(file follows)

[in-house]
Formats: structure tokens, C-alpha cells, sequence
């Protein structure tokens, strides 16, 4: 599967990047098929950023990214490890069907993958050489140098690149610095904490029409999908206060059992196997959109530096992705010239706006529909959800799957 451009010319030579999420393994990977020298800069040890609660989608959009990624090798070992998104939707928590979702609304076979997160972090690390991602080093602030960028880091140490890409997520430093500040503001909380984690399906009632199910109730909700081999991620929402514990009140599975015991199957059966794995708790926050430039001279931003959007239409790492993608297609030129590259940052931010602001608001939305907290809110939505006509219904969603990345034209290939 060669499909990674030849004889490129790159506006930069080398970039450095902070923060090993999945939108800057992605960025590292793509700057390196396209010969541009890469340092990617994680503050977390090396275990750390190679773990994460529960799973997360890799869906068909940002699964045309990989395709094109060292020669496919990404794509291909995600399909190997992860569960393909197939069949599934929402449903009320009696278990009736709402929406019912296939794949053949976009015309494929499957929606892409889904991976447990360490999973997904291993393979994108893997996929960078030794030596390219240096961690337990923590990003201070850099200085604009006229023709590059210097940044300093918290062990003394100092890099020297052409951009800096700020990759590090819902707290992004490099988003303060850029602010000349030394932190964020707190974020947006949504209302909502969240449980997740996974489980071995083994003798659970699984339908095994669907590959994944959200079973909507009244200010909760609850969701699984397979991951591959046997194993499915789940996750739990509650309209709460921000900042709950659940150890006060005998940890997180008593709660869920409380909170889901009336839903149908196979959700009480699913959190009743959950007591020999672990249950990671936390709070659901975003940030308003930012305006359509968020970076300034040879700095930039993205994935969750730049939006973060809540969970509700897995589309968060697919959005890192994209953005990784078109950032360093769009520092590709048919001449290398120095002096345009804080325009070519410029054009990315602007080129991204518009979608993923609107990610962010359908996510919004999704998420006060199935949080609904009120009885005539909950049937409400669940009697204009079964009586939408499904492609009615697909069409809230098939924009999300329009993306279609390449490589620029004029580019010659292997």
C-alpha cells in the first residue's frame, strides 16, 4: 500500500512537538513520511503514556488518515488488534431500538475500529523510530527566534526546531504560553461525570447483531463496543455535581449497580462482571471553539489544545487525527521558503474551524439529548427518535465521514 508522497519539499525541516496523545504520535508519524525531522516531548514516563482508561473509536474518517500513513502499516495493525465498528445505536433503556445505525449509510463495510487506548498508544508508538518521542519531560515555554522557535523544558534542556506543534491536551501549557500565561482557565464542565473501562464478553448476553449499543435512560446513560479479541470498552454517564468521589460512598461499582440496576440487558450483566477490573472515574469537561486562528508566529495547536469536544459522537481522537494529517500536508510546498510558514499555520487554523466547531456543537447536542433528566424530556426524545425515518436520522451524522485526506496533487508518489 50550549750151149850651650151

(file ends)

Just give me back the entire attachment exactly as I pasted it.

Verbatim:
[in-house]
Formats: structure tokens, C-alpha cells, sequence
């Protein structure tokens, strides 16, 4: 599967990047098929950023990214490890069907993958050489140098690149610095904490029409999908206060059992196997959109530096992705010239706006529909959800799957 451009010319030579999420393994990977020298800069040890609660989608959009990624090798070992998104939707928590979702609304076979997160972090690390991602080093602030960028880091140490890409997520430093500040503001909380984690399906009632199910109730909700081999991620929402514990009140599975015991199957059966794995708790926050430039001279931003959007239409790492993608297609030129590259940052931010602001608001939305907290809110939505006509219904969603990345034209290939 060669499909990674030849004889490129790159506006930069080398970039450095902070923060090993999945939108800057992605960025590292793509700057390196396209010969541009890469340092990617994680503050977390090396275990750390190679773990994460529960799973997360890799869906068909940002699964045309990989395709094109060292020669496919990404794509291909995600399909190997992860569960393909197939069949599934929402449903009320009696278990009736709402929406019912296939794949053949976009015309494929499957929606892409889904991976447990360490999973997904291993393979994108893997996929960078030794030596390219240096961690337990923590990003201070850099200085604009006229023709590059210097940044300093918290062990003394100092890099020297052409951009800096700020990759590090819902707290992004490099988003303060850029602010000349030394932190964020707190974020947006949504209302909502969240449980997740996974489980071995083994003798659970699984339908095994669907590959994944959200079973909507009244200010909760609850969701699984397979991951591959046997194993499915789940996750739990509650309209709460921000900042709950659940150890006060005998940890997180008593709660869920409380909170889901009336839903149908196979959700009480699913959190009743959950007591020999672990249950990671936390709070659901975003940030308003930012305006359509968020970076300034040879700095930039993205994935969750730049939006973060809540969970509700897995589309968060697919959005890192994209953005990784078109950032360093769009520092590709048919001449290398120095002096345009804080325009070519410029054009990315602007080129991204518009979608993923609107990610962010359908996510919004999704998420006060199935949080609904009120009885005539909950049937409400669940009697204009079964009586939408499904492609009615697909069409809230098939924009999300329009993306279609390449490589620029004029580019010659292997």
C-alpha cells in the first residue's frame, strides 16, 4: 500500500512537538513520511503514556488518515488488534431500538475500529523510530527566534526546531504560553461525570447483531463496543455535581449497580462482571471553539489544545487525527521558503474551524439529548427518535465521514 508522497519539499525541516496523545504520535508519524525531522516531548514516563482508561473509536474518517500513513502499516495493525465498528445505536433503556445505525449509510463495510487506548498508544508508538518521542519531560515555554522557535523544558534542556506543534491536551501549557500565561482557565464542565473501562464478553448476553449499543435512560446513560479479541470498552454517564468521589460512598461499582440496576440487558450483566477490573472515574469537561486562528508566529495547536469536544459522537481522537494529517500536508510546498510558514499555520487554523466547531456543537447536542433528566424530556426524545425515518436520522451524522485526506496533487508518489 50550549750151149850651650151